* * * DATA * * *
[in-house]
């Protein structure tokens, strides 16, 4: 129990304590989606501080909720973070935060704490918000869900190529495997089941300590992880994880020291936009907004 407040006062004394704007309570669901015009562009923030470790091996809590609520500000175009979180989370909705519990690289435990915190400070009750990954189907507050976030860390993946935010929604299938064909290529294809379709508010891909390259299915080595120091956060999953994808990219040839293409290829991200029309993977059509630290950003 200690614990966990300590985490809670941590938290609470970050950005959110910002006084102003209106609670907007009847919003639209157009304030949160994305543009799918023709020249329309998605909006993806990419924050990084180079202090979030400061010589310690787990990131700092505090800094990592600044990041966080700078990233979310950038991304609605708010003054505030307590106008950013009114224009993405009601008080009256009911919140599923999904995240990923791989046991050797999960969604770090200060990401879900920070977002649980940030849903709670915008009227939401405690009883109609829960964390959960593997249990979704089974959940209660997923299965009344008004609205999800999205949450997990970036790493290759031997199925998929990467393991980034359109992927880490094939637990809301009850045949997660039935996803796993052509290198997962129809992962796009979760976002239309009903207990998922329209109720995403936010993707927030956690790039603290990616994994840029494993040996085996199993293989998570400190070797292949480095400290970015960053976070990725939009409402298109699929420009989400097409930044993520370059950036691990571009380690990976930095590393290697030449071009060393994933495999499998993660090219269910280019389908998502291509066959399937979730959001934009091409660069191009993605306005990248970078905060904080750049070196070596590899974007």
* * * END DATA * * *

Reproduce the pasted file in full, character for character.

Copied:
[in-house]
């Protein structure tokens, strides 16, 4: 129990304590989606501080909720973070935060704490918000869900190529495997089941300590992880994880020291936009907004 407040006062004394704007309570669901015009562009923030470790091996809590609520500000175009979180989370909705519990690289435990915190400070009750990954189907507050976030860390993946935010929604299938064909290529294809379709508010891909390259299915080595120091956060999953994808990219040839293409290829991200029309993977059509630290950003 200690614990966990300590985490809670941590938290609470970050950005959110910002006084102003209106609670907007009847919003639209157009304030949160994305543009799918023709020249329309998605909006993806990419924050990084180079202090979030400061010589310690787990990131700092505090800094990592600044990041966080700078990233979310950038991304609605708010003054505030307590106008950013009114224009993405009601008080009256009911919140599923999904995240990923791989046991050797999960969604770090200060990401879900920070977002649980940030849903709670915008009227939401405690009883109609829960964390959960593997249990979704089974959940209660997923299965009344008004609205999800999205949450997990970036790493290759031997199925998929990467393991980034359109992927880490094939637990809301009850045949997660039935996803796993052509290198997962129809992962796009979760976002239309009903207990998922329209109720995403936010993707927030956690790039603290990616994994840029494993040996085996199993293989998570400190070797292949480095400290970015960053976070990725939009409402298109699929420009989400097409930044993520370059950036691990571009380690990976930095590393290697030449071009060393994933495999499998993660090219269910280019389908998502291509066959399937979730959001934009091409660069191009993605306005990248970078905060904080750049070196070596590899974007």